• Version checks

    Often the code you’re writing would be depending on the version of some external tool (say git) or Emacs itself. Version checks in Emacs are pretty easy - just use the built-in functions version=, version<= or version=.

    Let’s illustrate this with an example. Prelude requires at least GNU Emacs 24.1 to run and on startup it performs the following check:

    (when (version< emacs-version "24.1")
      (error "Prelude requires at least GNU Emacs 24.1"))
    

    Simple and effective. The version functions are pretty smart and recognize most popular version formats correctly. Note that version string “1” is equal to “1.0”, “1.0.0”, “1.0.0.0”, etc. That is, the trailing “.0”s are insignificant. Also, version string “1” is higher (newer) than “1pre”, which is higher than “1beta”, which is higher than “1alpha”. Also, “-CVS” and “-NNN” are treated as alpha versions.

    If you’re writing an Emacs package you can also add an explicit Emacs version dependency in the packge metadata:

    ;; Package-Requires: ((emacs "24.1"))
    

    That way users of older Emacsen would not see a version of your package targeting newer Emacsen.

  • Search Youtube

    Some time ago I showed you how to do Google queries from Emacs. The approach used in that articles is pretty generic and can be used for the creation of various similar commands. Let’s create a command that searches in YouTube:

    (defun er-youtube ()
      "Search YouTube with a query or region if any."
      (interactive)
      (browse-url
       (concat
        "http://www.youtube.com/results?search_query="
        (url-hexify-string (if mark-active
                               (buffer-substring (region-beginning) (region-end))
                             (read-string "Search YouTube: "))))))
    
    

    This command will display the query results in your default browser.

    I’d suggest binding the command to C-c y if you plan to use it regularly.

    (global-set-key (kbd "C-c y") #'er-youtube)
    

    youtube is available in Prelude (but with a prelude- prefix).

  • Color Themes: Redux

    Prelude

    This is a slightly refreshed version of an article originally published on my personal blog.

    If there is something that people love as much as tweaking their editing configurations it’s probably the selection of color themes. A good color theme can make your work much more pleasant and a bad one that literally impair your vision. It’s a fact of life that I’m a firm supporter of low-contrast color themes with dark backgrounds - I find them easy on the eyes and I feel that they don’t strain the eyes as much as most themes. I’ve even ported a couple of popular themes to Emacs - Zenburn and Solarized.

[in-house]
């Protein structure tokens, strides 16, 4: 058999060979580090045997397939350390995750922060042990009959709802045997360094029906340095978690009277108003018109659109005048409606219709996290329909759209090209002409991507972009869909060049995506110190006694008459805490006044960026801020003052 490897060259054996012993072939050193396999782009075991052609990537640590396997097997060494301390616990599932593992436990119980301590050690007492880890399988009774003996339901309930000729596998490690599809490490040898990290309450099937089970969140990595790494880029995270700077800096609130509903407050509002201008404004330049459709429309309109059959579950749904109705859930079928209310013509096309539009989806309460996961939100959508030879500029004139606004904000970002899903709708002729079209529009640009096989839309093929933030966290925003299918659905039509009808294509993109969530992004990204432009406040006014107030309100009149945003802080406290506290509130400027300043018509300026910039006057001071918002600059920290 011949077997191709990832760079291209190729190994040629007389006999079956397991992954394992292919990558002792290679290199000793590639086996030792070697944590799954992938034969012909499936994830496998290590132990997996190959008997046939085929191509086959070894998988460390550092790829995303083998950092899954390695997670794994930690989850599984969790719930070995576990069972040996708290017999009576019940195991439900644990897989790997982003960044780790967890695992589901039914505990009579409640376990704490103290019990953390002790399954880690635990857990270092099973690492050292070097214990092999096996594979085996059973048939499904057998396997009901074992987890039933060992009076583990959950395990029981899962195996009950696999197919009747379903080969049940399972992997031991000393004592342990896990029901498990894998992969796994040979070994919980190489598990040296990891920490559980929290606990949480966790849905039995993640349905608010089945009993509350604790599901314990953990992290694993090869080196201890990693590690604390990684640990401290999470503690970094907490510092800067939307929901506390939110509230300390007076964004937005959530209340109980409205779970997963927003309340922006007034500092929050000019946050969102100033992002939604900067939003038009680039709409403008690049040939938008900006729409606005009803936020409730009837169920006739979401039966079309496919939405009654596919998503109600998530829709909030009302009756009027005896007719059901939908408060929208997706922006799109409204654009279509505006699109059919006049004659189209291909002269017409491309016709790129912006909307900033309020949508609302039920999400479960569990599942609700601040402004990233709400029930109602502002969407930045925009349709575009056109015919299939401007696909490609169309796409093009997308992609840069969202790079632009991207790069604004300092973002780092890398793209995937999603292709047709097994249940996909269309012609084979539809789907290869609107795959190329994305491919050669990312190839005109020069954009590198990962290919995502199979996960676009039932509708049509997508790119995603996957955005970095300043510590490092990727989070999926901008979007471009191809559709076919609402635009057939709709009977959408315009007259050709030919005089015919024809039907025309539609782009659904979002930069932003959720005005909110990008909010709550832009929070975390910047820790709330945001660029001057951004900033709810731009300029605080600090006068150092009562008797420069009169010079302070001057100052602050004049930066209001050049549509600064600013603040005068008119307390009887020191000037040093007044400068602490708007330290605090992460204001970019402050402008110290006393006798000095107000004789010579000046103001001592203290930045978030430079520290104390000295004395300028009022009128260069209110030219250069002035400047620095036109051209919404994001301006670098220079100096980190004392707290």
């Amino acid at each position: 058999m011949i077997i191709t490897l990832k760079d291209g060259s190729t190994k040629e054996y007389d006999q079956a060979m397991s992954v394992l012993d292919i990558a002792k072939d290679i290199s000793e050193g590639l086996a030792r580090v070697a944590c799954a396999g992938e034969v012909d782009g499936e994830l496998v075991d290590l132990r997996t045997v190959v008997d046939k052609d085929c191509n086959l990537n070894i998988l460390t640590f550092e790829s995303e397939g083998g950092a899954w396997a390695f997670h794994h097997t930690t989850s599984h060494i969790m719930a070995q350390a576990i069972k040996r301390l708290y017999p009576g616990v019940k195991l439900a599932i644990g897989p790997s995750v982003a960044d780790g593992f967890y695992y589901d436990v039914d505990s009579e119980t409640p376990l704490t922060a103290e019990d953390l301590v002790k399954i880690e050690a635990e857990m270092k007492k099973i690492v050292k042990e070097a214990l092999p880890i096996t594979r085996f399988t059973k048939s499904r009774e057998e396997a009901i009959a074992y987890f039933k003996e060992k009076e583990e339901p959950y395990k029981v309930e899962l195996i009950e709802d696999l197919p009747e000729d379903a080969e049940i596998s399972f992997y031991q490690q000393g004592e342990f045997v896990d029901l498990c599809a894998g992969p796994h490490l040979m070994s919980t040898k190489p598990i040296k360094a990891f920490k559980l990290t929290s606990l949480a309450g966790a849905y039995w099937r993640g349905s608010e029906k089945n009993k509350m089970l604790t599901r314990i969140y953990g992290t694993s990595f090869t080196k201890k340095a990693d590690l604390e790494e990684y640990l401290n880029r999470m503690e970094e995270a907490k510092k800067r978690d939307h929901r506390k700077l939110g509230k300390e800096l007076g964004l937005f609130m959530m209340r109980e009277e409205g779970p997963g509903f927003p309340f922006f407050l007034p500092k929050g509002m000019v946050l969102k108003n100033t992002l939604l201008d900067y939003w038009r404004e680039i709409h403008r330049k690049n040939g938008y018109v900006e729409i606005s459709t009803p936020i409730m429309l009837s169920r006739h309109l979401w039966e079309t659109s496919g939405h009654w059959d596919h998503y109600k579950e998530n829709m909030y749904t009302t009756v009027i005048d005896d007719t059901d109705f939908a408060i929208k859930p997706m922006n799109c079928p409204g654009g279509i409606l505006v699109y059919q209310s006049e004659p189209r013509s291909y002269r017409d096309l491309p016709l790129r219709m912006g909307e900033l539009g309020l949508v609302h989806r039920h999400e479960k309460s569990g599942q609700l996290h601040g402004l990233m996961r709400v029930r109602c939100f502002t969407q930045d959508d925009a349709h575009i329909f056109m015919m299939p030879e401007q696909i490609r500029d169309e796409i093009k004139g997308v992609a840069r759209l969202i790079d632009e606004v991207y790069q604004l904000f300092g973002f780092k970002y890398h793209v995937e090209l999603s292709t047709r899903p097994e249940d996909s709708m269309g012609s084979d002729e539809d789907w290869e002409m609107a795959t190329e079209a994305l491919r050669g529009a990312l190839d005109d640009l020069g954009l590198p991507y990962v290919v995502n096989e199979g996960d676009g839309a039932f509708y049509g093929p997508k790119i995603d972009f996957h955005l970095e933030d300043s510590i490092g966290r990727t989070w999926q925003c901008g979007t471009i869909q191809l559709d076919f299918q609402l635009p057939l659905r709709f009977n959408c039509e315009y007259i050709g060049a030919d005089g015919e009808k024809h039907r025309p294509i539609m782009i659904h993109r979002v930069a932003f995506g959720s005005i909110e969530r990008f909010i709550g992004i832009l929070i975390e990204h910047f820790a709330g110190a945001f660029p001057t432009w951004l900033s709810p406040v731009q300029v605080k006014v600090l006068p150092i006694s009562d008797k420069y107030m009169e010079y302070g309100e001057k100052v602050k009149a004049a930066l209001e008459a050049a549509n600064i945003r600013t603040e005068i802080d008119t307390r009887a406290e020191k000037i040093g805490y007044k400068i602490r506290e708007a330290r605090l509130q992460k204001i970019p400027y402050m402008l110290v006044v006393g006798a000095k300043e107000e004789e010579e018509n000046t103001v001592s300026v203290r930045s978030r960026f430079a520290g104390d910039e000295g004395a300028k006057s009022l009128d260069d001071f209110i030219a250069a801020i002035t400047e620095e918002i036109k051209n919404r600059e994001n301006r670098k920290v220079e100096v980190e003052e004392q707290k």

In this short article we’ll see how color theming has changed in Emacs 24 and I’ll share with you a few tips on theme creation and distribution.

  • Increment and Decrement Integer at Point

    While editing you often have to increment or decrement some number (usually an integer) by some step. Obviously this is trivial when the number is something like 10, but not pretty pleasant when the number is 2343566 and you want to increment it by 943. Most of the time, however, you’ll probably be incrementing or decrementing by 1.

    A long time ago I found a bit of code by Ryan Thompson to help us deal with such tasks. Here’s a slightly modified version of the original code:

    (require 'thingatpt)
    
    (defun thing-at-point-goto-end-of-integer ()
      "Go to end of integer at point."
      (let ((inhibit-changing-match-data t))
        ;; Skip over optional sign
        (when (looking-at "[+-]")
          (forward-char 1))
        ;; Skip over digits
        (skip-chars-forward "[[:digit:]]")
        ;; Check for at least one digit
        (unless (looking-back "[[:digit:]]")
          (error "No integer here"))))
    (put 'integer 'beginning-op 'thing-at-point-goto-end-of-integer)
    
    (defun thing-at-point-goto-beginning-of-integer ()
      "Go to end of integer at point."
      (let ((inhibit-changing-match-data t))
        ;; Skip backward over digits
        (skip-chars-backward "[[:digit:]]")